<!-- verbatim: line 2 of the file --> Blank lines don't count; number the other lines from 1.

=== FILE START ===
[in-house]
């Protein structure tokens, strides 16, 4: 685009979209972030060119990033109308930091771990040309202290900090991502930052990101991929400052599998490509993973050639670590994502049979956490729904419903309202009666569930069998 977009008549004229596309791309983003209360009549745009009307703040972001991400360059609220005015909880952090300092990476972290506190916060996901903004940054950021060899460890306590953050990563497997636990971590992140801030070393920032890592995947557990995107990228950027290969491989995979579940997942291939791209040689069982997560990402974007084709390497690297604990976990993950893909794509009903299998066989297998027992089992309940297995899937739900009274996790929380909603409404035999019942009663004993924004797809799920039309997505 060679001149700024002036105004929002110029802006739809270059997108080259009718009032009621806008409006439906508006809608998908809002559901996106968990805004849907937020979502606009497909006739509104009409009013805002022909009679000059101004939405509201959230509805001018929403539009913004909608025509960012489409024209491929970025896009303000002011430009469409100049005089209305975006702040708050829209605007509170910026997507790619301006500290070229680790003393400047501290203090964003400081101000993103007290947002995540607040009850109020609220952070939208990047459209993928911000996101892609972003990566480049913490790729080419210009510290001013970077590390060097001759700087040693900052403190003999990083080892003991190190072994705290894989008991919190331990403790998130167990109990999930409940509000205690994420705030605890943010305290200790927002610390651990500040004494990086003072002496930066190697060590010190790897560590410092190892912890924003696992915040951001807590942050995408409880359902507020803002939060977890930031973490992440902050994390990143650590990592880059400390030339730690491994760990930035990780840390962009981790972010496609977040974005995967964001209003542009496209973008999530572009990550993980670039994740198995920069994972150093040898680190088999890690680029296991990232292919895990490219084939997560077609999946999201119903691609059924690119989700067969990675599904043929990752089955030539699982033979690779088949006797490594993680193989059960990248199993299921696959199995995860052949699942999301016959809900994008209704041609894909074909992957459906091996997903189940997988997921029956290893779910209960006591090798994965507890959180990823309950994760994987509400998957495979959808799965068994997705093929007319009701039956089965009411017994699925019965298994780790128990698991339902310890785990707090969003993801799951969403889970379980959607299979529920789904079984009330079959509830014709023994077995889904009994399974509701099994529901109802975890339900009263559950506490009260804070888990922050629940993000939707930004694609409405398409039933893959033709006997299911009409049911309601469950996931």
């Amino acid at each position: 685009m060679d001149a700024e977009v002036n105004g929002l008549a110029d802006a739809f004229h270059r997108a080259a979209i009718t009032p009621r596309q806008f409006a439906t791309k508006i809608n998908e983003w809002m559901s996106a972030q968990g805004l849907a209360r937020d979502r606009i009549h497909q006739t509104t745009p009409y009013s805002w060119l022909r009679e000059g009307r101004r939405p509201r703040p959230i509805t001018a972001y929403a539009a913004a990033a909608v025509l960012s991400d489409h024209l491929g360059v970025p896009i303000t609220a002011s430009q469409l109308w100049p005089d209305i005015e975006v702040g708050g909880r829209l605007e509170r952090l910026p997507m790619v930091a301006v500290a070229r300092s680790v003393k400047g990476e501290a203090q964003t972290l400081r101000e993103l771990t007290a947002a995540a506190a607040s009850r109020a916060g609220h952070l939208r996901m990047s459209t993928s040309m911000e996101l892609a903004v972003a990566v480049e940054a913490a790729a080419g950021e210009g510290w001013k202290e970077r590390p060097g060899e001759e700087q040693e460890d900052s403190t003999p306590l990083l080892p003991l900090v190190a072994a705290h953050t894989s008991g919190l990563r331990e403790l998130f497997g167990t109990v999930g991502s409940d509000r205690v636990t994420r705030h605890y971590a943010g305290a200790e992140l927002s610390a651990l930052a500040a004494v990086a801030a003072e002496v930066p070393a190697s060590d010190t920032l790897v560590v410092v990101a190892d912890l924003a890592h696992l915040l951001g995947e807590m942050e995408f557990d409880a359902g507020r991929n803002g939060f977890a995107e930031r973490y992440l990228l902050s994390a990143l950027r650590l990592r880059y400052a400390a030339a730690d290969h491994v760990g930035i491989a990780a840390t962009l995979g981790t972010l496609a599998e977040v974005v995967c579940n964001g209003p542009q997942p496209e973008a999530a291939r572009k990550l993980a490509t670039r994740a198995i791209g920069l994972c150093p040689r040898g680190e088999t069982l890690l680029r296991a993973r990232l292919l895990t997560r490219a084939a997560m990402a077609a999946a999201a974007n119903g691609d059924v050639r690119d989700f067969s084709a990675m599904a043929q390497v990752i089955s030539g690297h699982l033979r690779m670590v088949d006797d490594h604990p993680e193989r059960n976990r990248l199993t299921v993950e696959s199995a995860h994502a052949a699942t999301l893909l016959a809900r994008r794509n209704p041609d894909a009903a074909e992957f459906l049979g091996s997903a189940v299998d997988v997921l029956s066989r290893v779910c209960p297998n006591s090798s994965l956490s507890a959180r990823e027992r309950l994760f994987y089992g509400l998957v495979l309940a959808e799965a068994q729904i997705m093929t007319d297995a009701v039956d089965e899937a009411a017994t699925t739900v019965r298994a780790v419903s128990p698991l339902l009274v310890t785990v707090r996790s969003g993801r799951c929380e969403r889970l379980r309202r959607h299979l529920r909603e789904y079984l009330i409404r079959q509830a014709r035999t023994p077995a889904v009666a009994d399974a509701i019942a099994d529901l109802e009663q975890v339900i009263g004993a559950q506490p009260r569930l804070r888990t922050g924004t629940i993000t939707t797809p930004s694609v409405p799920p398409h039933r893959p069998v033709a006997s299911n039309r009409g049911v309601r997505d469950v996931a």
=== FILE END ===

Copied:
């Protein structure tokens, strides 16, 4: 685009979209972030060119990033109308930091771990040309202290900090991502930052990101991929400052599998490509993973050639670590994502049979956490729904419903309202009666569930069998 977009008549004229596309791309983003209360009549745009009307703040972001991400360059609220005015909880952090300092990476972290506190916060996901903004940054950021060899460890306590953050990563497997636990971590992140801030070393920032890592995947557990995107990228950027290969491989995979579940997942291939791209040689069982997560990402974007084709390497690297604990976990993950893909794509009903299998066989297998027992089992309940297995899937739900009274996790929380909603409404035999019942009663004993924004797809799920039309997505 060679001149700024002036105004929002110029802006739809270059997108080259009718009032009621806008409006439906508006809608998908809002559901996106968990805004849907937020979502606009497909006739509104009409009013805002022909009679000059101004939405509201959230509805001018929403539009913004909608025509960012489409024209491929970025896009303000002011430009469409100049005089209305975006702040708050829209605007509170910026997507790619301006500290070229680790003393400047501290203090964003400081101000993103007290947002995540607040009850109020609220952070939208990047459209993928911000996101892609972003990566480049913490790729080419210009510290001013970077590390060097001759700087040693900052403190003999990083080892003991190190072994705290894989008991919190331990403790998130167990109990999930409940509000205690994420705030605890943010305290200790927002610390651990500040004494990086003072002496930066190697060590010190790897560590410092190892912890924003696992915040951001807590942050995408409880359902507020803002939060977890930031973490992440902050994390990143650590990592880059400390030339730690491994760990930035990780840390962009981790972010496609977040974005995967964001209003542009496209973008999530572009990550993980670039994740198995920069994972150093040898680190088999890690680029296991990232292919895990490219084939997560077609999946999201119903691609059924690119989700067969990675599904043929990752089955030539699982033979690779088949006797490594993680193989059960990248199993299921696959199995995860052949699942999301016959809900994008209704041609894909074909992957459906091996997903189940997988997921029956290893779910209960006591090798994965507890959180990823309950994760994987509400998957495979959808799965068994997705093929007319009701039956089965009411017994699925019965298994780790128990698991339902310890785990707090969003993801799951969403889970379980959607299979529920789904079984009330079959509830014709023994077995889904009994399974509701099994529901109802975890339900009263559950506490009260804070888990922050629940993000939707930004694609409405398409039933893959033709006997299911009409049911309601469950996931």